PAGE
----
Rob Roy. By the Author of “Waverley,” “Guy Mannering,” and “The Antiquary” 535

Ivanhoe. A Romance. By the Author of “Waverley,” &c......................... 537

The Novels and Tales of the Author of “Waverley;” comprising “Waverley,” “Guy
Mannering,” “Antiquary,” “Rob Roy,” “Tales of My Landlord, First, Second, and
Third Series;” New Edition, with a copious Glossary. . . . . . . . . . . . . . . . . . . . . . . . . . ib.

The Fortunes of Nigel. By the Author of “Waverley,” “Kenilworth,” &c.. . . . . . . . . 543

Annals of the Parish, or the Chronicles of Dalmailing, during the Ministry of the Rev.

Micah Balwhidder. Written by Himself. . . . . . . . . . . . . . . . . .. . . . . . . . . . . . . . . . . . . 548

The Ayrshire Legatees, or the Pringle Family. By the Author of “Annals of the

Parish,” &c.. . . . . . . . . . . . . . . . . . . . . . . . . . . . . . . . . . . . . . . . . . . . . . . . . . . . . . . . . . . . . . ib.

The Provost. By the Author of “Annals of the Parish,” “Ayrshire Legatees,” &c. ... ib.

St Andrew Wyllie of that Ilk. By the Author of “Annals of the Parish,” &c.. . . . . . . ib.

The Steam Boat. By the Author of “Annals of the Parish,” &c. . . . . . . . . . . . . . . . . . . . ib.

The Entall, or the Lairds of Grippy. By the Author of “Annals of the Parish,” “Sir

Andrew Wyllie,” &c.. . . . . . . . . . . . . . . . . . . . . . . . . . . . . . . . . . . . . . . . . . . . . . . . . . . . . . ib.

Broan Gilhaize, or the Covenanters. By the Author of “Annals of the Parish,” &c... ib.
Valerius, a Roman Story. . . . . . . . . . . . . . . . . . . . . . . . . . . . . . . . . . . . . . . . . . . . . . . . . . . . . . . ib.
Lehts and Shadows of Scottish Life....... . . . . . . . . . . . . . . . . . . . . . . . . . . . . . . . . . . . . . . . ib.
some Passages in the Life of Mr. Adam Blair, Minister of the Gospel at Cross-Meikle... ib.
** of Margaret Lyndsay. By the Author of “Lights and Shadows of Scottish b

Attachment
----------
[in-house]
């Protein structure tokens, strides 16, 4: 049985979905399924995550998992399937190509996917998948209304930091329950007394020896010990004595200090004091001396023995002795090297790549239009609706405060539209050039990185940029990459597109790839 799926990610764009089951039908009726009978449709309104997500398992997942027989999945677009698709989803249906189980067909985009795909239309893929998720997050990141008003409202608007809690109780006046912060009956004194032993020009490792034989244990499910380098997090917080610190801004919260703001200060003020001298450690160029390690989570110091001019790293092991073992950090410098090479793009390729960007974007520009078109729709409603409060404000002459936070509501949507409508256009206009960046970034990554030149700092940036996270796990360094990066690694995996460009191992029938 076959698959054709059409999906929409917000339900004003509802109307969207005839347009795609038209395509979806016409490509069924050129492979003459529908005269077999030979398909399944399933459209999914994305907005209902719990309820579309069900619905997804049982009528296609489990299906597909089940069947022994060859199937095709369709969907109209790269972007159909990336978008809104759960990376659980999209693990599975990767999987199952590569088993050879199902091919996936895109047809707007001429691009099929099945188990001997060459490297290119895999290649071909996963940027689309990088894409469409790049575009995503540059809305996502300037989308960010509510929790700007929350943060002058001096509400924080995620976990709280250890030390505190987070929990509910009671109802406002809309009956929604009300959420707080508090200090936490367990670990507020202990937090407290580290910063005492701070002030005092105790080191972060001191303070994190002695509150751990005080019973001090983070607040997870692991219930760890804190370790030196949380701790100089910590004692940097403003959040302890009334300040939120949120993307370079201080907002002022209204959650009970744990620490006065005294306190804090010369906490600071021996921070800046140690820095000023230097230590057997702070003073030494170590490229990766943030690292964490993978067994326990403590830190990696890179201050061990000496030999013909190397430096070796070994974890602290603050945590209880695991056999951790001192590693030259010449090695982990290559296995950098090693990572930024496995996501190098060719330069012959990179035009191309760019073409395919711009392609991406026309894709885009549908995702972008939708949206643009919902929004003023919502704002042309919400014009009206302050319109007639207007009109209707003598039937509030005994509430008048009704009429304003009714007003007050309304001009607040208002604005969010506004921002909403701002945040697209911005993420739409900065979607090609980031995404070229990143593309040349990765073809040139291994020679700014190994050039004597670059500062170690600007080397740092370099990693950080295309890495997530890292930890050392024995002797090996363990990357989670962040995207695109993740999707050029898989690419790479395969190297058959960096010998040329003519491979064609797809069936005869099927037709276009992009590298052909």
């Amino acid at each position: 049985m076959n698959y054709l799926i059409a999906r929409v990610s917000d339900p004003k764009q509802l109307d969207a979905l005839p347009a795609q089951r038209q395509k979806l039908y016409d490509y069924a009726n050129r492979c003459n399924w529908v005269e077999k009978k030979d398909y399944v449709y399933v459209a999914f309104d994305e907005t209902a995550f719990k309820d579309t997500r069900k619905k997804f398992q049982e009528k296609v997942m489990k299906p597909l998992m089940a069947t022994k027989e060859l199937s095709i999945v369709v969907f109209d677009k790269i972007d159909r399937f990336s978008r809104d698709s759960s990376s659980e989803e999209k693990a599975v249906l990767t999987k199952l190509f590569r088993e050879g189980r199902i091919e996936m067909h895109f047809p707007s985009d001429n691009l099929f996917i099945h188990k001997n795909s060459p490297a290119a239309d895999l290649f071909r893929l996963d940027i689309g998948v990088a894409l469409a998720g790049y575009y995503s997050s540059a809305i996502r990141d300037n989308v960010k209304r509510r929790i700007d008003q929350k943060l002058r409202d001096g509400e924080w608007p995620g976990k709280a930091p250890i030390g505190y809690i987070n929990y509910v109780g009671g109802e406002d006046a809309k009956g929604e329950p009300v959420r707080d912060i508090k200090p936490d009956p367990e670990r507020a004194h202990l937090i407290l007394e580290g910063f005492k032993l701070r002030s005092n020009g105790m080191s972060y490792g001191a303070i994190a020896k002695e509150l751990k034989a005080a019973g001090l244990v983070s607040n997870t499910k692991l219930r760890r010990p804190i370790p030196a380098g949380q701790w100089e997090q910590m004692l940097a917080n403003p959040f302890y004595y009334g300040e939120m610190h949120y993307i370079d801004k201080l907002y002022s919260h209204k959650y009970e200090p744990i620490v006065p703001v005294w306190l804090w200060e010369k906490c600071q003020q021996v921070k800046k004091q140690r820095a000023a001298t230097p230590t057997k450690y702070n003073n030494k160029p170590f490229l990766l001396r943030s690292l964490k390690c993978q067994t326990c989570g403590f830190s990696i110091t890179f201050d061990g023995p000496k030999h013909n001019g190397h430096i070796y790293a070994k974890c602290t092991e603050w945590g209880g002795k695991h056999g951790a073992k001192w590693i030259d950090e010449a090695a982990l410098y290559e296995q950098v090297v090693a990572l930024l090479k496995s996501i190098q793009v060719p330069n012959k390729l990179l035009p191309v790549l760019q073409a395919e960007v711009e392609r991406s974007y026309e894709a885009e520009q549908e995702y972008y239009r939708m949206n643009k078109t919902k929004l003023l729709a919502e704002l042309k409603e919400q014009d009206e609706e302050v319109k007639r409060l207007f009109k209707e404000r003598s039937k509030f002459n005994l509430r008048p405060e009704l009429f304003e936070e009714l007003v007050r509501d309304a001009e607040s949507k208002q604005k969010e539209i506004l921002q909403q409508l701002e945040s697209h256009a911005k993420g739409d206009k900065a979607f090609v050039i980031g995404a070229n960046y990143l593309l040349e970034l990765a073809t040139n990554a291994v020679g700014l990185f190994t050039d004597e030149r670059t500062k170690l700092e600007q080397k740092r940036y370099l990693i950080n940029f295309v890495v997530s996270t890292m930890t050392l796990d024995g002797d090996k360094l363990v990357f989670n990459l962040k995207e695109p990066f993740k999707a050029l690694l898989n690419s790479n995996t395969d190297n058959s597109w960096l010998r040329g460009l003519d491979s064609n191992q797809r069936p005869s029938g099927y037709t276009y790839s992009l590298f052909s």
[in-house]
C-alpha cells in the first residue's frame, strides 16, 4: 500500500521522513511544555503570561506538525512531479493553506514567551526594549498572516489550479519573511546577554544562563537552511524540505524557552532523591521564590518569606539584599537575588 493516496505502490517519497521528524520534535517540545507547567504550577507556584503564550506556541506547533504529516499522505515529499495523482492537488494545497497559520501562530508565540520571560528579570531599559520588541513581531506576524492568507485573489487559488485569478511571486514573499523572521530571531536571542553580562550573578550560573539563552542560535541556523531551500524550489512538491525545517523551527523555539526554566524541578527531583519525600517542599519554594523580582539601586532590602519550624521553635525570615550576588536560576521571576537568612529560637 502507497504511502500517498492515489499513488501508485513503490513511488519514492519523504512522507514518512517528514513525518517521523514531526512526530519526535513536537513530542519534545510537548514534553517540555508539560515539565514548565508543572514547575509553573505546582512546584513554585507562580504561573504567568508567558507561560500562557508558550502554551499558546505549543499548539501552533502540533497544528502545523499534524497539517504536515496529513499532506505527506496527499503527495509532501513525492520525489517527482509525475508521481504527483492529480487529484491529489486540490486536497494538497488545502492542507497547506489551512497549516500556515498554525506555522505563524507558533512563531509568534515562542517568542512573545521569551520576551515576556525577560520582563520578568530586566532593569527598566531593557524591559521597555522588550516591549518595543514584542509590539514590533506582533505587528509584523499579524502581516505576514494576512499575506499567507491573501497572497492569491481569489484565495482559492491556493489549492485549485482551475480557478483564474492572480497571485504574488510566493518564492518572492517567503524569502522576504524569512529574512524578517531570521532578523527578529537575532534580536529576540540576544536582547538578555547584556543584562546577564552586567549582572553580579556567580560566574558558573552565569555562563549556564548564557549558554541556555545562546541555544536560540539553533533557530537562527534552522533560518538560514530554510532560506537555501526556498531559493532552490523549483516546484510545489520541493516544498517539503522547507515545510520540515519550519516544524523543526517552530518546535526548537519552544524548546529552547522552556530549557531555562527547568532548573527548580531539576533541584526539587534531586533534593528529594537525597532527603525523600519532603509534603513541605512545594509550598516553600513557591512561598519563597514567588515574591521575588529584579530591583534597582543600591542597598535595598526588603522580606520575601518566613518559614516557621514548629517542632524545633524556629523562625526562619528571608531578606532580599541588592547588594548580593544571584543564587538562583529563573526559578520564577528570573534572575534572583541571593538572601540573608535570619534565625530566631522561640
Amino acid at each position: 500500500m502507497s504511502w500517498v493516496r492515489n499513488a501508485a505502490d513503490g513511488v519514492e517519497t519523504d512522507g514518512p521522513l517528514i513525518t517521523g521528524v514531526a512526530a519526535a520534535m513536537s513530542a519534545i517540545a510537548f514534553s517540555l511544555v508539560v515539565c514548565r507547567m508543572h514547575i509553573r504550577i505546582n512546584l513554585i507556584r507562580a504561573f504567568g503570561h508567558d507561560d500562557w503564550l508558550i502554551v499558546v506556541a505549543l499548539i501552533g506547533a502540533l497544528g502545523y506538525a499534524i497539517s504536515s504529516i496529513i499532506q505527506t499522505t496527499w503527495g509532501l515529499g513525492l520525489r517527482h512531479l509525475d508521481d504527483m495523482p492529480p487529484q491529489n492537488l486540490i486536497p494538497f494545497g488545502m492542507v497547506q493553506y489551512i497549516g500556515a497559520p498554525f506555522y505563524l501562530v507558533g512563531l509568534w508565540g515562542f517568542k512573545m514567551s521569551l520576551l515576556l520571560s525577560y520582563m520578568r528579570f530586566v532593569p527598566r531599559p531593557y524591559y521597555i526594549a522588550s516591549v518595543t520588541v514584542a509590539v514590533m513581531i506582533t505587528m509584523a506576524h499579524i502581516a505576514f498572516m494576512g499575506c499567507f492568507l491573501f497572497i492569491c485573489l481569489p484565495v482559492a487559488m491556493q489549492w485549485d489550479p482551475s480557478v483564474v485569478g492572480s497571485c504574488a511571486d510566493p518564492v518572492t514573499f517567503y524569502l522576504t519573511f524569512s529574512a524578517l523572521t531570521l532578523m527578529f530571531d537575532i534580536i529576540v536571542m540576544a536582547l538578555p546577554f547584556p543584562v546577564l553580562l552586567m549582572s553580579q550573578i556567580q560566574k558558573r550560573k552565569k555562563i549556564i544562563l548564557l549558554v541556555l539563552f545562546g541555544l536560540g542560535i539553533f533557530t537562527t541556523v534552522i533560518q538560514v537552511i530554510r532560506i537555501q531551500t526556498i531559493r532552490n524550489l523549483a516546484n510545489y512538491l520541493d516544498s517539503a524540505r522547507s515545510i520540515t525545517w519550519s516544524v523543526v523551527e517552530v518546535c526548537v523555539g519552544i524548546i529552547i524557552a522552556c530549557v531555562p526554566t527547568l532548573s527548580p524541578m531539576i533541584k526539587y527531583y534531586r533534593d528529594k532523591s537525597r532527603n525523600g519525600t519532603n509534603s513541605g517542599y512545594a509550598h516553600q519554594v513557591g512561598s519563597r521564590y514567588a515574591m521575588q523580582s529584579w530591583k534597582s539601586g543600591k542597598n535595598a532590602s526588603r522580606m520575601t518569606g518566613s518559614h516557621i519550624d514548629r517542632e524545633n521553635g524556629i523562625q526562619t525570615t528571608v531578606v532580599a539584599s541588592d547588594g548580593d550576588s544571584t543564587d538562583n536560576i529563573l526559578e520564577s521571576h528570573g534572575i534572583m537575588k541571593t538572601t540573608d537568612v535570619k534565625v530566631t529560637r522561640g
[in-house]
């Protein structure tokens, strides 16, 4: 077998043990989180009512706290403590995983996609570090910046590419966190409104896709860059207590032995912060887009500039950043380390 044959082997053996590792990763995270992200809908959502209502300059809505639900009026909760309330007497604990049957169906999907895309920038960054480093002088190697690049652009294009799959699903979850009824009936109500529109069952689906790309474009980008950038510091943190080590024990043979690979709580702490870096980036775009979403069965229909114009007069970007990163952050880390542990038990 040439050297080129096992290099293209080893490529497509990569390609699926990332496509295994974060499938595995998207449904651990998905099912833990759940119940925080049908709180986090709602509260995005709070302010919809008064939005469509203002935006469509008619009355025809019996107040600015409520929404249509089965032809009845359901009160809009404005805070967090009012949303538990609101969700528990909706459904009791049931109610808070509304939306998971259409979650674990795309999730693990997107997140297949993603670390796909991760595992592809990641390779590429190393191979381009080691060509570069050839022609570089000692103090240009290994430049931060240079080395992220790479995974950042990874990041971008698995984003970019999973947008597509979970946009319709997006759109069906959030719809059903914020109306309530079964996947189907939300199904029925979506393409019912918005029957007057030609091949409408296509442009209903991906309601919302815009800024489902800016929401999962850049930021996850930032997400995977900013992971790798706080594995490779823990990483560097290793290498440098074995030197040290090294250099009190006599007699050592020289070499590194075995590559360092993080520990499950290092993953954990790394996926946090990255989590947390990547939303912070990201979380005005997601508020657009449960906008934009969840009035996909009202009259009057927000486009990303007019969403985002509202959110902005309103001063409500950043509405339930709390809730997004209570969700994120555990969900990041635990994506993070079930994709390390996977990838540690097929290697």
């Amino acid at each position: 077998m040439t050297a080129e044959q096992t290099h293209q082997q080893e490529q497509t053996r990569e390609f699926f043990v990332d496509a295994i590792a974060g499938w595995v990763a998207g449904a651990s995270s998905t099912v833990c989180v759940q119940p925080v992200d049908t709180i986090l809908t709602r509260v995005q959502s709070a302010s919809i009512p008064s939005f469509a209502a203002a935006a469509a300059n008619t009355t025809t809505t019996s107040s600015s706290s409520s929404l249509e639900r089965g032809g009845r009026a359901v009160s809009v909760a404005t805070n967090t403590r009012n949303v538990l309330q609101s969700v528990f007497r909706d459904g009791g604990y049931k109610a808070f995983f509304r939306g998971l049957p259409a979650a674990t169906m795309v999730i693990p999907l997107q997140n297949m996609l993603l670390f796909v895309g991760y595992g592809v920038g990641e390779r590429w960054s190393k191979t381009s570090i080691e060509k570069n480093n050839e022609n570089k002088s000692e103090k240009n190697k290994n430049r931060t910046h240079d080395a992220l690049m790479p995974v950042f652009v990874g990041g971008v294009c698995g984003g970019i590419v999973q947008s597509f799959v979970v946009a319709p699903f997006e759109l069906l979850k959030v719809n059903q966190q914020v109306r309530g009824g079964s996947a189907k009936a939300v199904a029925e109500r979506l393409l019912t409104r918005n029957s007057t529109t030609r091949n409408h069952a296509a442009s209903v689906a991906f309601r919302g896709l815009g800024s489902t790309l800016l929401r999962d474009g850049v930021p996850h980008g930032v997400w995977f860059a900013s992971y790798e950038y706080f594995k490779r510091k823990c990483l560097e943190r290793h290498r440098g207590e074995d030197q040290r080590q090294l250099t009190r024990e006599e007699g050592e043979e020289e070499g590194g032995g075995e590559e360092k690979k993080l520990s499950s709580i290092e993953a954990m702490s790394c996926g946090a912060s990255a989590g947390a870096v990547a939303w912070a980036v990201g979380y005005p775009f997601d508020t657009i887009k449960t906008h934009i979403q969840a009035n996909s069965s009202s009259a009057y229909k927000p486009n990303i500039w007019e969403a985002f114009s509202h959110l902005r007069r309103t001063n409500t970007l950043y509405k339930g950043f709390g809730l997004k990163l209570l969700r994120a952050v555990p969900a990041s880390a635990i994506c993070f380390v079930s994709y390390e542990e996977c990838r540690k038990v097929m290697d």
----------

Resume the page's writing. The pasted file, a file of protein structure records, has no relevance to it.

e". . . . . . . . . . . . . . . . . . . . . . . . . . . . . . . . . . . . . . . . . . . . . . . . . . . . . . . . . . . . . . . . . . . . td.
Regnald Dalton. By the Author of “Valerius,” and “Adam Blair”.................. ib.

GENERAL POLITICS.

Essay on the Practice of the British Government, distinguished from the abstract The-

ory on which it is supposed to be founded. By Gould FRANcis Leckie. . . . . . . . . . 564

: A Song of Triumph. By W. Sotheby, Esq. . . . . . . . . . . . . . . . . . . . . . . . . . . . . . . . . . . . 577

l'Arte Constitutionnel, en la Séance du 9 Avril, 1814 . . . . . . . . . . . . . . . . . . . . . . . . . . . . ib.

of Bonaparte, the Bourbons, and the Necessity of rallying round our legitimate Princes

- for the Happiness of France and of Europe. By F. Chateaubriand. . . . . . . . . . . . . ib.

*Peech of the Right Hon. William Windham, in the House of Commons, May 26, 1809,

on Mr. Curwen's Bill, “for better securing the Independence and Purity of Par-

lament, by Preventing the procuring or obtaining of Seats by corrupt Practices” .. 594

*cr: Remarks on the State of Parties at the Close of the Year 1809 . . . . . . . . . . . . . . . . 604

The Hoory of Ireland. By John O'Driscol . . . . . . . . . . . . . . . . . . . . . . . . . . . . . . . . . . . . 610

*:::: the Life of the Right Honourable Richard Brinsley Sheridan. By Thomas 616